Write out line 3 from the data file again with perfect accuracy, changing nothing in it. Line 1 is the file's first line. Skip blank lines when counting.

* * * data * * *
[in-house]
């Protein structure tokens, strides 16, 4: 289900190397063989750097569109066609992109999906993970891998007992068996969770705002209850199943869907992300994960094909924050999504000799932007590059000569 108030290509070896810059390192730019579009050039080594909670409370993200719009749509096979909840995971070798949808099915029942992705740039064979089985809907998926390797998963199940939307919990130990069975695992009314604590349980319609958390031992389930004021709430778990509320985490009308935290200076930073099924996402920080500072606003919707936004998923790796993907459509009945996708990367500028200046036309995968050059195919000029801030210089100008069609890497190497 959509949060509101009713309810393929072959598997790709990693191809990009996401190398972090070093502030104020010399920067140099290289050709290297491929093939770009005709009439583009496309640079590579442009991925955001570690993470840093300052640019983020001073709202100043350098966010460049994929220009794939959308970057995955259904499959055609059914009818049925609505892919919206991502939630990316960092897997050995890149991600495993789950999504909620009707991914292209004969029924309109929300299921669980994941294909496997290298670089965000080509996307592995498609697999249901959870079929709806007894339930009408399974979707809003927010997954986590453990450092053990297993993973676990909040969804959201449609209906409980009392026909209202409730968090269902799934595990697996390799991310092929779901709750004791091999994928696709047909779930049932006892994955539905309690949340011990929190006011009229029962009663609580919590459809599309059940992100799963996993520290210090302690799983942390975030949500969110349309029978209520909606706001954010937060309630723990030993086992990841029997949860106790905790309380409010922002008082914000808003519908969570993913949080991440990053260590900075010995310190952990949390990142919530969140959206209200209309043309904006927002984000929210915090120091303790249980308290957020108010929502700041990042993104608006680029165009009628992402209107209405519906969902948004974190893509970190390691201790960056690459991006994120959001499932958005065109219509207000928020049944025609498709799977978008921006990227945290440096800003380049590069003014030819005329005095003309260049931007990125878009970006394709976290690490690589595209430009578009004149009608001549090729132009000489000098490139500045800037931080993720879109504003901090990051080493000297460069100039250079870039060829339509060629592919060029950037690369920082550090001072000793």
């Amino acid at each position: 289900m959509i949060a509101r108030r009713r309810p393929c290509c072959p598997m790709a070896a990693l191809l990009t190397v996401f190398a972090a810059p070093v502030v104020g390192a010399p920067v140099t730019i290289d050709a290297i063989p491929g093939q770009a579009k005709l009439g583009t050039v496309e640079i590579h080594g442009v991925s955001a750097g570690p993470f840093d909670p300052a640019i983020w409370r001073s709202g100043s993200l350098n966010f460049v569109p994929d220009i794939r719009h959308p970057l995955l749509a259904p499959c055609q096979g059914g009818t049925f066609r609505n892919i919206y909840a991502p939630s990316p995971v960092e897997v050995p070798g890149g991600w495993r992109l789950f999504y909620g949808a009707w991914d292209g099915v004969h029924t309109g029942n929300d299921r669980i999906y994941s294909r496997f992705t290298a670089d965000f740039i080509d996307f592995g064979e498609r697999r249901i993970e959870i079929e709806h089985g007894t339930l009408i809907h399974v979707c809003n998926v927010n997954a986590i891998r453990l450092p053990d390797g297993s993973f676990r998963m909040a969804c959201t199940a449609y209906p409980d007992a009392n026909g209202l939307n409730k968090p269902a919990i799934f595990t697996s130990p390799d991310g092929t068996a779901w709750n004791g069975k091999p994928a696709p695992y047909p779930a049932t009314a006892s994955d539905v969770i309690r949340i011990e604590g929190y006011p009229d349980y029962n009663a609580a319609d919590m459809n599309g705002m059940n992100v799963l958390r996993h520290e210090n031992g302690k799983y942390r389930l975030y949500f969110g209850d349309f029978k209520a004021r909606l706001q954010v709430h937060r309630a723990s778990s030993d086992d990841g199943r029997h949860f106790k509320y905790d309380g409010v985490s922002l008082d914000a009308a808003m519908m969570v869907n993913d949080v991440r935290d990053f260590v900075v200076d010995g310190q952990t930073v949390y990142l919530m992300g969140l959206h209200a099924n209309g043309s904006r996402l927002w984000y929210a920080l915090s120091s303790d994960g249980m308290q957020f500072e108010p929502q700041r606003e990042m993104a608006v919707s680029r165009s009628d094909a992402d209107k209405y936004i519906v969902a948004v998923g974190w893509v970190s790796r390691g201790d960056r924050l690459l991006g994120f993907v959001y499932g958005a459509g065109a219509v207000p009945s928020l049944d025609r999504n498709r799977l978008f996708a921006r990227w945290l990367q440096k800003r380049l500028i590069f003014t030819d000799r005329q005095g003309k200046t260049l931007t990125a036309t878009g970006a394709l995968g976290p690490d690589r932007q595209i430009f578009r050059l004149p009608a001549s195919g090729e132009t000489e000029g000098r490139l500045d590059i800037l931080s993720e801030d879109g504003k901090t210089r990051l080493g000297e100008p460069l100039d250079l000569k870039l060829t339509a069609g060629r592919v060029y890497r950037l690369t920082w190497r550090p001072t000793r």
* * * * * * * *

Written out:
């Amino acid at each position: 289900m959509i949060a509101r108030r009713r309810p393929c290509c072959p598997m790709a070896a990693l191809l990009t190397v996401f190398a972090a810059p070093v502030v104020g390192a010399p920067v140099t730019i290289d050709a290297i063989p491929g093939q770009a579009k005709l009439g583009t050039v496309e640079i590579h080594g442009v991925s955001a750097g570690p993470f840093d909670p300052a640019i983020w409370r001073s709202g100043s993200l350098n966010f460049v569109p994929d220009i794939r719009h959308p970057l995955l749509a259904p499959c055609q096979g059914g009818t049925f066609r609505n892919i919206y909840a991502p939630s990316p995971v960092e897997v050995p070798g890149g991600w495993r992109l789950f999504y909620g949808a009707w991914d292209g099915v004969h029924t309109g029942n929300d299921r669980i999906y994941s294909r496997f992705t290298a670089d965000f740039i080509d996307f592995g064979e498609r697999r249901i993970e959870i079929e709806h089985g007894t339930l009408i809907h399974v979707c809003n998926v927010n997954a986590i891998r453990l450092p053990d390797g297993s993973f676990r998963m909040a969804c959201t199940a449609y209906p409980d007992a009392n026909g209202l939307n409730k968090p269902a919990i799934f595990t697996s130990p390799d991310g092929t068996a779901w709750n004791g069975k091999p994928a696709p695992y047909p779930a049932t009314a006892s994955d539905v969770i309690r949340i011990e604590g929190y006011p009229d349980y029962n009663a609580a319609d919590m459809n599309g705002m059940n992100v799963l958390r996993h520290e210090n031992g302690k799983y942390r389930l975030y949500f969110g209850d349309f029978k209520a004021r909606l706001q954010v709430h937060r309630a723990s778990s030993d086992d990841g199943r029997h949860f106790k509320y905790d309380g409010v985490s922002l008082d914000a009308a808003m519908m969570v869907n993913d949080v991440r935290d990053f260590v900075v200076d010995g310190q952990t930073v949390y990142l919530m992300g969140l959206h209200a099924n209309g043309s904006r996402l927002w984000y929210a920080l915090s120091s303790d994960g249980m308290q957020f500072e108010p929502q700041r606003e990042m993104a608006v919707s680029r165009s009628d094909a992402d209107k209405y936004i519906v969902a948004v998923g974190w893509v970190s790796r390691g201790d960056r924050l690459l991006g994120f993907v959001y499932g958005a459509g065109a219509v207000p009945s928020l049944d025609r999504n498709r799977l978008f996708a921006r990227w945290l990367q440096k800003r380049l500028i590069f003014t030819d000799r005329q005095g003309k200046t260049l931007t990125a036309t878009g970006a394709l995968g976290p690490d690589r932007q595209i430009f578009r050059l004149p009608a001549s195919g090729e132009t000489e000029g000098r490139l500045d590059i800037l931080s993720e801030d879109g504003k901090t210089r990051l080493g000297e100008p460069l100039d250079l000569k870039l060829t339509a069609g060629r592919v060029y890497r950037l690369t920082w190497r550090p001072t000793r």